in the testimony are functions solely of the
Secretary.” Sample v. Schweiker, 694 F.2d 639,
642 (9th Cir. 1982).
has a special duty in social security cases to fully and
fairly develop the record in order to make an informed
decision on a claimant's entitlement to disability
benefits. DeLorme v. Sullivan, 924 F.2d 841, 849
(9th Cir. 1991). Because disability hearings are not
adversarial in nature, the ALJ must “inform himself [or
herself] about the facts relevant to his decision, ”
even if the claimant is represented by counsel. Id.
(quoting Heckler v. Campbell, 461 U.S. 458, 471 n.1
a reviewing court finds that substantial evidence supports
the ALJ's conclusions, the court must set aside the
decision if the ALJ failed to apply the proper legal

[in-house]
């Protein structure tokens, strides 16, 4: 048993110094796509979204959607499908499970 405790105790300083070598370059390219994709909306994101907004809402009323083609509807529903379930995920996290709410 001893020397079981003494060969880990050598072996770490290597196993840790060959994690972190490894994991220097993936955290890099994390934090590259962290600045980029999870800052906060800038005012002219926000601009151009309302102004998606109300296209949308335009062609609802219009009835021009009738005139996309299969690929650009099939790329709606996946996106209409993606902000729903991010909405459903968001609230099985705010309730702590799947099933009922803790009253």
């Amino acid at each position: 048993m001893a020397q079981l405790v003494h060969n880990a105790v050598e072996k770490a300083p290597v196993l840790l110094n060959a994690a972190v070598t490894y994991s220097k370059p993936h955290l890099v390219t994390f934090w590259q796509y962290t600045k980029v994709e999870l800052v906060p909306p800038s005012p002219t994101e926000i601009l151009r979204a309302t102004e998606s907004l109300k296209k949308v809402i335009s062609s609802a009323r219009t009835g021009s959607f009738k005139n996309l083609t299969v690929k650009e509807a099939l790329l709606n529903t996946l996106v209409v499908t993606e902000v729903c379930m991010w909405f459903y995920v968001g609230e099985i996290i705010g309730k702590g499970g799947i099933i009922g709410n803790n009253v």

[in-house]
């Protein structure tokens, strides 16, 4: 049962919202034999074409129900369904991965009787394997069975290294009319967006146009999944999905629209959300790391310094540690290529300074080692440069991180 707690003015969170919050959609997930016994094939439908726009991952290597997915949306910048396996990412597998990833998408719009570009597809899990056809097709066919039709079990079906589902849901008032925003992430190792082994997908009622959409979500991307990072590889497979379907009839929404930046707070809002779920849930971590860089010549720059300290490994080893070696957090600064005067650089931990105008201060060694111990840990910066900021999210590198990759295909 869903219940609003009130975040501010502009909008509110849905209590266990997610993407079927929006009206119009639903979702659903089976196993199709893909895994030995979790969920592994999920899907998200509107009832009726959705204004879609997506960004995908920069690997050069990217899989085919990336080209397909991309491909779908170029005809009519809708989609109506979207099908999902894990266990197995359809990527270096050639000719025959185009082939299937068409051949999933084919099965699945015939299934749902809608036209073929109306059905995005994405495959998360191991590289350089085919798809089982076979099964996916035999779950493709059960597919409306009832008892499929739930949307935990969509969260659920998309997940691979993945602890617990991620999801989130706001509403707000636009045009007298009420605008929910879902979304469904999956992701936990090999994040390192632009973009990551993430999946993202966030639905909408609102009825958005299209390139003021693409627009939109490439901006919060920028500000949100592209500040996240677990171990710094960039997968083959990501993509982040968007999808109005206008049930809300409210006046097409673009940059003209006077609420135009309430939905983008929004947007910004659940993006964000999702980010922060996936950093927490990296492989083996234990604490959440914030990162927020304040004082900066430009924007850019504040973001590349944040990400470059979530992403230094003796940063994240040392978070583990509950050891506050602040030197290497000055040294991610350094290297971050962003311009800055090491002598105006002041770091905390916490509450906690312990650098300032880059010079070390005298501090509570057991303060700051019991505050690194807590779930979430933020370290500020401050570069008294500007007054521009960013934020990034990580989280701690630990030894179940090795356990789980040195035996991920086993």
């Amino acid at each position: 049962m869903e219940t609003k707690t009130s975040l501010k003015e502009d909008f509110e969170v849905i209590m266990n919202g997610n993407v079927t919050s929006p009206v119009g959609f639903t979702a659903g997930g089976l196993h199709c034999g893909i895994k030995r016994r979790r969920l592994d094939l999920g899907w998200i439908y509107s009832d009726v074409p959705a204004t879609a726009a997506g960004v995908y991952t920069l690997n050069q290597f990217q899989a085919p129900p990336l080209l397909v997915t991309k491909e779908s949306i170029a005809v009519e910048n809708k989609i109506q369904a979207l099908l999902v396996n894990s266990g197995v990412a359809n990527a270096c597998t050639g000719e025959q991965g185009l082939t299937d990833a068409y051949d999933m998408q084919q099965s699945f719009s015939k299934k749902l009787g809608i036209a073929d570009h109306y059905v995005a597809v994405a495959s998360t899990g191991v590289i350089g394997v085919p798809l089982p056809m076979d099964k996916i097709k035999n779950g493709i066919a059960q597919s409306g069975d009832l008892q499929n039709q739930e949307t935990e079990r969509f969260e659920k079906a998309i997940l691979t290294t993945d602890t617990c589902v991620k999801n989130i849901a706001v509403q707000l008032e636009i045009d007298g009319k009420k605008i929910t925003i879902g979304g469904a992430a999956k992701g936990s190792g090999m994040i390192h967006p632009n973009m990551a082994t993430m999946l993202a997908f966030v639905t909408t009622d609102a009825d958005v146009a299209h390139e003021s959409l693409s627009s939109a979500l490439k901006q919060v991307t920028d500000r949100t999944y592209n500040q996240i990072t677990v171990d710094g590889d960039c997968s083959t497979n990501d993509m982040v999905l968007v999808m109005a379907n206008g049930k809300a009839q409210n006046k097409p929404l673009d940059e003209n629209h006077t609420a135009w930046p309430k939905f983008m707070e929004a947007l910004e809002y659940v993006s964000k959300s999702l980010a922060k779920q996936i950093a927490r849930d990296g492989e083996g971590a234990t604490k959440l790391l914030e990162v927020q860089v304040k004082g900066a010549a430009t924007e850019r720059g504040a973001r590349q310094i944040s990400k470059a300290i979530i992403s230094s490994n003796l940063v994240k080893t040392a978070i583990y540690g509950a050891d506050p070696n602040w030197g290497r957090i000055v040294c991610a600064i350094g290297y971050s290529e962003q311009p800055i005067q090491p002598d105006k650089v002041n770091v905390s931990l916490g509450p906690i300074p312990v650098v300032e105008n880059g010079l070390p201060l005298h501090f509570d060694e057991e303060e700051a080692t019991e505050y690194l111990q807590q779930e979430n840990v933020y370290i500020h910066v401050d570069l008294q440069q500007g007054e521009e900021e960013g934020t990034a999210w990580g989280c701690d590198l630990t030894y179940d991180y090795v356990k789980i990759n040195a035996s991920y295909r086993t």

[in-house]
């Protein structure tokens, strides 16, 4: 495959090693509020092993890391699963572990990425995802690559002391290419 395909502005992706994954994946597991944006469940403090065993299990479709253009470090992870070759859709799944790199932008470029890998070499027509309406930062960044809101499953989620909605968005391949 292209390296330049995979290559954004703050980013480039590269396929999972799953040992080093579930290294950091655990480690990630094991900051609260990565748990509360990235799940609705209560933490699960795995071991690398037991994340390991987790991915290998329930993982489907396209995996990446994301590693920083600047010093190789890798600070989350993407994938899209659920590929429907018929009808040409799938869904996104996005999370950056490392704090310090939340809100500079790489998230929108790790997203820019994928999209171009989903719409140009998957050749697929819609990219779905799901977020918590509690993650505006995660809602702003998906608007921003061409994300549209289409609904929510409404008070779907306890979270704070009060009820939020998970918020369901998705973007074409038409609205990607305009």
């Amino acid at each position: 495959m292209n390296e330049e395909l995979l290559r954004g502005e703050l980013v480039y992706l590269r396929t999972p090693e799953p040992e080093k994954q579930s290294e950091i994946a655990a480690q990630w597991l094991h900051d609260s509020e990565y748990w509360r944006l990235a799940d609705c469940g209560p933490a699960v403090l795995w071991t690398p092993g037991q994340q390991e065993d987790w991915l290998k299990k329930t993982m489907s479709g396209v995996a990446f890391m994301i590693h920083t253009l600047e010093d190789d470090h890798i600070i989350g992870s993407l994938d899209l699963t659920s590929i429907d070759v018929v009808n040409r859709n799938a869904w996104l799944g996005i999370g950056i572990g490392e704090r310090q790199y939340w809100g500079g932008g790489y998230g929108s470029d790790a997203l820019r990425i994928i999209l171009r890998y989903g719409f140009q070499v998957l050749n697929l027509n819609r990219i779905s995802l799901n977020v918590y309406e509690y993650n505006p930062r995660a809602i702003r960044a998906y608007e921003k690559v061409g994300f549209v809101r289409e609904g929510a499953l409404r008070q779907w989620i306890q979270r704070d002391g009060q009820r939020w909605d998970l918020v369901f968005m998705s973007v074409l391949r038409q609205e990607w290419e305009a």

standards in weighing the evidence and reaching his or her
decision. Benitez v. Califano, 573 F.2d 653, 655
(9th Cir. 1978). Section 405(g) permits a court to enter a
judgment affirming, modifying or reversing the
Commissioner's decision. 42 U.S.C. § 405(g). The
reviewing court may also remand the matter to the Social
Security Administration for further proceedings. Id.
The ALJ's Decision
concluded Plaintiff was not disabled, as defined in the
Social Security Act, from May 17, 2011, through the date of
the ALJ's decision, January 14, 2015. (A.R. 29). The ALJ
also found Plaintiff did not show changed circumstances
sufficient to overcome the presumption of nondisability from
the previous ALJ decision on May 16, 2011. (A.R. 22).
found Plaintiff has the following severe impairments: